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U.S. Official Blasts Kazakh Security Provision

U.S. Congressman Christopher Smith
U.S. Congressman Christopher Smith
The chairman of the U.S. Helsinki Commission, Congressman Christopher Smith (Republican-New Jersey), has blasted a provision of Kazakhstan's newly adopted Law on National Security at a January 25 Congressional hearing.

Signed by President Nursultan Nazarbayev on January 6, the law boosts the authority of the security services and says that persons considered to harm the country's image on the world stage can be deemed "destructive" and are subject to repercussions.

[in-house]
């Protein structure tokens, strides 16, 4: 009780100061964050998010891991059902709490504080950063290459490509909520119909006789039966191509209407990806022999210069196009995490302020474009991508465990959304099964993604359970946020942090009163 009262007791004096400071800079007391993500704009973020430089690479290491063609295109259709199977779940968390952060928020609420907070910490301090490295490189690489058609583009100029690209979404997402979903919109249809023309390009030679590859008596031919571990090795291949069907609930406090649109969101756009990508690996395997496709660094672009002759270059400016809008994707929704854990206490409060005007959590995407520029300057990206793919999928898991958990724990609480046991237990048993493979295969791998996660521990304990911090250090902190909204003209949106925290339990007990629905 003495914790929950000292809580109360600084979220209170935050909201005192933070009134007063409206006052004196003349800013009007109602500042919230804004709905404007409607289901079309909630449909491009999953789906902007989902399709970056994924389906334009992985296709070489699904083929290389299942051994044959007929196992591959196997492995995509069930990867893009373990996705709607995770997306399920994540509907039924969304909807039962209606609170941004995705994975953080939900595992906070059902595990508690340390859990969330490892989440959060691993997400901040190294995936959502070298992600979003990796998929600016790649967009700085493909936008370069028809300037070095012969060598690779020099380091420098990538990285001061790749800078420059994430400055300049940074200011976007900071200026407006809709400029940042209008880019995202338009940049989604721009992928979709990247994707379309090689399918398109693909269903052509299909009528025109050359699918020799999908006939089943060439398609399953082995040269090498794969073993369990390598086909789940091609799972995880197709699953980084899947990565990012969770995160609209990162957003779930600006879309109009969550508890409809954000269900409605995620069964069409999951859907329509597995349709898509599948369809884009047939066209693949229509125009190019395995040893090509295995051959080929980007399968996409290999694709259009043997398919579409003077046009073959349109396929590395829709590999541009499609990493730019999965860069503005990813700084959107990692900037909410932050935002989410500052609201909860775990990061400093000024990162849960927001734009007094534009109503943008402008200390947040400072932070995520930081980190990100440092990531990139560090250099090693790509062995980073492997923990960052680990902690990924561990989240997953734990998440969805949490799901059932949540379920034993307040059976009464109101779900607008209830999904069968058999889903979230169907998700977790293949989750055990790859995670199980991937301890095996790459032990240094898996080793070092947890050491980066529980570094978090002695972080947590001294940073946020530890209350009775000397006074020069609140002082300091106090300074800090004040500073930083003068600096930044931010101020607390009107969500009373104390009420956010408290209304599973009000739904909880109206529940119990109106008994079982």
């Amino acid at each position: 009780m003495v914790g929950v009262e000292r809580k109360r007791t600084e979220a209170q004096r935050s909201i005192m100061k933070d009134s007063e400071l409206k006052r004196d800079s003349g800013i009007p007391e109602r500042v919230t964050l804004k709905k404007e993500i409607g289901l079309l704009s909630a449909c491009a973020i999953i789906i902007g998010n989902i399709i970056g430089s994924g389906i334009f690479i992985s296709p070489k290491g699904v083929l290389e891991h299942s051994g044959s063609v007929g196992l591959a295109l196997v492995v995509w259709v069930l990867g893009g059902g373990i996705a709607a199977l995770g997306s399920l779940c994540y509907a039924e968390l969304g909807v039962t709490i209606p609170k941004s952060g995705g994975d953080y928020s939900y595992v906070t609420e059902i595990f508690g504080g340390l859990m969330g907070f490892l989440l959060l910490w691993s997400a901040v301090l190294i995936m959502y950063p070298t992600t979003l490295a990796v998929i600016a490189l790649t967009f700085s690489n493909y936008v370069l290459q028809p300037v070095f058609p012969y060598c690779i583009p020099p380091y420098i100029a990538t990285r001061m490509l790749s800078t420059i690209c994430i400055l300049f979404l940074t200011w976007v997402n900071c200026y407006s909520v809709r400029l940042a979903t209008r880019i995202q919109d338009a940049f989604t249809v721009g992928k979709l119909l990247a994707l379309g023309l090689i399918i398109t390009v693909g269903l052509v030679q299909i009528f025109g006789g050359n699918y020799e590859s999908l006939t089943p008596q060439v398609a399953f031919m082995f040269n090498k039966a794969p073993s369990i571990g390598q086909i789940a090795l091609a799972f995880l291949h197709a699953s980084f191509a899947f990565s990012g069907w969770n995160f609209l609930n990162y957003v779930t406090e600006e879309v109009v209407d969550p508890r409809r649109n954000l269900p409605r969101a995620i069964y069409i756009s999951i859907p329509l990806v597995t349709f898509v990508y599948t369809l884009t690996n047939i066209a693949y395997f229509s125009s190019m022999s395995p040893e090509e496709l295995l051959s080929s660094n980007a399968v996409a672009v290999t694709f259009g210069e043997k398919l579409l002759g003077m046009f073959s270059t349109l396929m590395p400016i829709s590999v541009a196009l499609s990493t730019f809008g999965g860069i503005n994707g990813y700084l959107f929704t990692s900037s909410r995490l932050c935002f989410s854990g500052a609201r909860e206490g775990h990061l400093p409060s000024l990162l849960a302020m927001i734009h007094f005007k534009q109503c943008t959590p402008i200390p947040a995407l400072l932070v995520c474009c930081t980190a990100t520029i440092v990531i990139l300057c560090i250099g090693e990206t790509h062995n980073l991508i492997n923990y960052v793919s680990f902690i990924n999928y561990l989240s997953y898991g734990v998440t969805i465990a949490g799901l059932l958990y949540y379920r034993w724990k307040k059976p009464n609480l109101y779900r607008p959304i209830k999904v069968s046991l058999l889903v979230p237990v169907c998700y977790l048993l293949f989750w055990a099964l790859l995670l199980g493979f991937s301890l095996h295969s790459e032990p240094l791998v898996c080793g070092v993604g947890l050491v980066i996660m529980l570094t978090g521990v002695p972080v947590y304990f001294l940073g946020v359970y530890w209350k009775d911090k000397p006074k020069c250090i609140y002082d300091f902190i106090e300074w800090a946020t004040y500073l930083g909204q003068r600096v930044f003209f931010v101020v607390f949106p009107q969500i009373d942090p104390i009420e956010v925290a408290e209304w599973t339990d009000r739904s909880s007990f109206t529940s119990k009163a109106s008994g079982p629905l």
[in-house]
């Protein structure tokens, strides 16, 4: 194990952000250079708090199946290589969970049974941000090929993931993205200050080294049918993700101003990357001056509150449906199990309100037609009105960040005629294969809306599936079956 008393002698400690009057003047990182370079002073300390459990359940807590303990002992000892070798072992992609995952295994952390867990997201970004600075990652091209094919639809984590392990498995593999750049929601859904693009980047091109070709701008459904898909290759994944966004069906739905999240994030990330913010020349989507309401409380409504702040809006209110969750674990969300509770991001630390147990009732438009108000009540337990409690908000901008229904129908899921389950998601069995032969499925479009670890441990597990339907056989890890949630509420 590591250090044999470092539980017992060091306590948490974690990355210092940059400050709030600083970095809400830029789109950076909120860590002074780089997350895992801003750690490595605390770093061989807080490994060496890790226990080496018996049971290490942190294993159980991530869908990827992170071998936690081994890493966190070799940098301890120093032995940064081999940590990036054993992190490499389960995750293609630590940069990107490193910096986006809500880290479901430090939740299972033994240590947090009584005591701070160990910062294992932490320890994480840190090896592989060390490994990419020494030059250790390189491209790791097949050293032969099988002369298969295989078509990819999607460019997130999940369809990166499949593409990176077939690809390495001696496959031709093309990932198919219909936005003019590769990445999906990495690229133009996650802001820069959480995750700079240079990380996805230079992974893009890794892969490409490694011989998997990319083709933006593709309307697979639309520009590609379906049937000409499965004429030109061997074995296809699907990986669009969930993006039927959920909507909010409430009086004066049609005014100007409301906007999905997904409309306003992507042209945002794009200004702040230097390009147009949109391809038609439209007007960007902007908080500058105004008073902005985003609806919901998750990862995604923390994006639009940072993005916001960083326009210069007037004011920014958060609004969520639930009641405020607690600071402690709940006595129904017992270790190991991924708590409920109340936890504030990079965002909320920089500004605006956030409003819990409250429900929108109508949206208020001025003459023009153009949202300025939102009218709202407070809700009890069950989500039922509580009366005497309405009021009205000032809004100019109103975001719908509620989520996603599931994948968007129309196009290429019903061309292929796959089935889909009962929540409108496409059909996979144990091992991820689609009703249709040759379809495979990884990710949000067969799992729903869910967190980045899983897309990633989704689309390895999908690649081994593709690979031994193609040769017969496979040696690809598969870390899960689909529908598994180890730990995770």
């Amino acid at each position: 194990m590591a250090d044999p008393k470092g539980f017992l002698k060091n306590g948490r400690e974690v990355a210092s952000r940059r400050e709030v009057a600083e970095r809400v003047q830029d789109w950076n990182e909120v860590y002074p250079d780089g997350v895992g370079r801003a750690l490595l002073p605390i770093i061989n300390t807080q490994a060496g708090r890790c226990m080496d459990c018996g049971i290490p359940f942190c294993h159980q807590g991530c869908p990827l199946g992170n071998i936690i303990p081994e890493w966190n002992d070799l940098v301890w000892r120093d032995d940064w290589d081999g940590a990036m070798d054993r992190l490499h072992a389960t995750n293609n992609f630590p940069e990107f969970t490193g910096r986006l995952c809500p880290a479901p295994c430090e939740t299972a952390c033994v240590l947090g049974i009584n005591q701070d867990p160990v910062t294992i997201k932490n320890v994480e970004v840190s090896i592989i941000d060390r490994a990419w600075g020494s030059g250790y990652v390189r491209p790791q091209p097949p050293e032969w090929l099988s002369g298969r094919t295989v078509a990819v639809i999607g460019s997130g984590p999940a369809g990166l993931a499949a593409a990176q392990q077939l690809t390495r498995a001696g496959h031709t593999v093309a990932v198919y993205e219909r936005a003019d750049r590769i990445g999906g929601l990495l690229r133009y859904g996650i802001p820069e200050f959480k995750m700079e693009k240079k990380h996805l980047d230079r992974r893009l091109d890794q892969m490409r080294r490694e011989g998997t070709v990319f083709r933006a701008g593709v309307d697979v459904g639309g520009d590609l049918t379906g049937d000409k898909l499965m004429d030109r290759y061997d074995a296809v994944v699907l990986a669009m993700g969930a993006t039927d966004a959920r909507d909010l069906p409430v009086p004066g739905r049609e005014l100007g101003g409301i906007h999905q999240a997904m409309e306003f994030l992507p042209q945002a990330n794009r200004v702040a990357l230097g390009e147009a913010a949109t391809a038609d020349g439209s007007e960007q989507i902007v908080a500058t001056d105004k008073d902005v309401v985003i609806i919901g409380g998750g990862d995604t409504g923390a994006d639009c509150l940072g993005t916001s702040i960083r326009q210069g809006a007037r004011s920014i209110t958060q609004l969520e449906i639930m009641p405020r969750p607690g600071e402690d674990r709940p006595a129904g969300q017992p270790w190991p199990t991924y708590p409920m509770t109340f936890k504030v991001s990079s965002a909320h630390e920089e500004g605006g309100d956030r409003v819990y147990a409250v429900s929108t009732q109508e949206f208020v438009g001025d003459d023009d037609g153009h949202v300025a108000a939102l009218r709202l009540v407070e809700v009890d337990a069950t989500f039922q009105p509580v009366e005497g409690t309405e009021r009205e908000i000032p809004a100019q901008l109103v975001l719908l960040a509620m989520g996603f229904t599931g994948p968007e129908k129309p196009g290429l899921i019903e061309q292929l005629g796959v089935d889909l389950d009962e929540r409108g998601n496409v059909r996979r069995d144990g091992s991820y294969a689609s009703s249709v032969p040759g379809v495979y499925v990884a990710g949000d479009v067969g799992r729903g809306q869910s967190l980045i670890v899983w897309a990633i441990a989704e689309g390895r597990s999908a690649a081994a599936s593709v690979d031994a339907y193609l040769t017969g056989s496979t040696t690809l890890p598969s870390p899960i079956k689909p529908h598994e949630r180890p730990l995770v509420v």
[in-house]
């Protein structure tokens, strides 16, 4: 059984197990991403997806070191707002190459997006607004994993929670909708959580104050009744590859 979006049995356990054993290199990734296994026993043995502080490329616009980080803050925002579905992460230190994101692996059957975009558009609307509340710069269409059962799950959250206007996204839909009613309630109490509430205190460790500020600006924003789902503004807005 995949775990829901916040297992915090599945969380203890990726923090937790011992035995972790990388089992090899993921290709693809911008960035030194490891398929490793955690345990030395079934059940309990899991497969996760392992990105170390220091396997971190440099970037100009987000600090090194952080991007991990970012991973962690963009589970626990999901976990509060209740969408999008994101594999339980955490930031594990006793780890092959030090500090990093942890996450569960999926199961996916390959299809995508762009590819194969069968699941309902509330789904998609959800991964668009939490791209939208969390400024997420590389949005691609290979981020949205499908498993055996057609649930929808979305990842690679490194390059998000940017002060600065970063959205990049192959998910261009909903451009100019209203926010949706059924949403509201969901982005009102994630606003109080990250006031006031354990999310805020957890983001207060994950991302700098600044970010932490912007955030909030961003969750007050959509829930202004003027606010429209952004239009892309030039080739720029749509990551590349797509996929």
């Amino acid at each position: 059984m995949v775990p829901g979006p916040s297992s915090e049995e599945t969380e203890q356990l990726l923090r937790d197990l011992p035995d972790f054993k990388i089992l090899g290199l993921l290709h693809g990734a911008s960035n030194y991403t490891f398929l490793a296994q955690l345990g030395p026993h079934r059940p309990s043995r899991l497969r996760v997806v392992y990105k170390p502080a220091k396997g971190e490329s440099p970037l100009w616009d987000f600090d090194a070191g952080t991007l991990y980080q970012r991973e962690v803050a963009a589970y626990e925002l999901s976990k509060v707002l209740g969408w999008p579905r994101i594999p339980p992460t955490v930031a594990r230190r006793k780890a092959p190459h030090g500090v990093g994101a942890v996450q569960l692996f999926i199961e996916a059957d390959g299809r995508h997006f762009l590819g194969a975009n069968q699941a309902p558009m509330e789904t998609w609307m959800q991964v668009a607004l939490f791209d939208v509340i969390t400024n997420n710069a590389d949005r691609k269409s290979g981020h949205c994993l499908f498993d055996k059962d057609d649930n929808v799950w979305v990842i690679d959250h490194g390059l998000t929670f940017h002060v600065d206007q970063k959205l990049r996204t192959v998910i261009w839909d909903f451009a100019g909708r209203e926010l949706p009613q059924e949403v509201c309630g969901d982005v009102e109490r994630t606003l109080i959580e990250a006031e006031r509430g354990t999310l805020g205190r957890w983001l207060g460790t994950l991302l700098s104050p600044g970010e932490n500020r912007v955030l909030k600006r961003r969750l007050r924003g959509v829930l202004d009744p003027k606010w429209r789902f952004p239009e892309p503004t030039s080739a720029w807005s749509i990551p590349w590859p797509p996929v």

Smith compared Kazakhstan's new law to similar legislation in China, saying it could be used against dissidents "as one big, vague way to round up people and put them into [prisons] for long periods of time."

He characterized it as "a very ominous escalation -- or further sinking into the abyss of dictatorship" for Kazakhstan.

Smith also criticized the conduct of Kazakhstan's recent parliamentary elections and its investigation into December's riots in Zhanaozen, which he said have been focused on silencing the political opposition.

Written by Richard Solash in Washington

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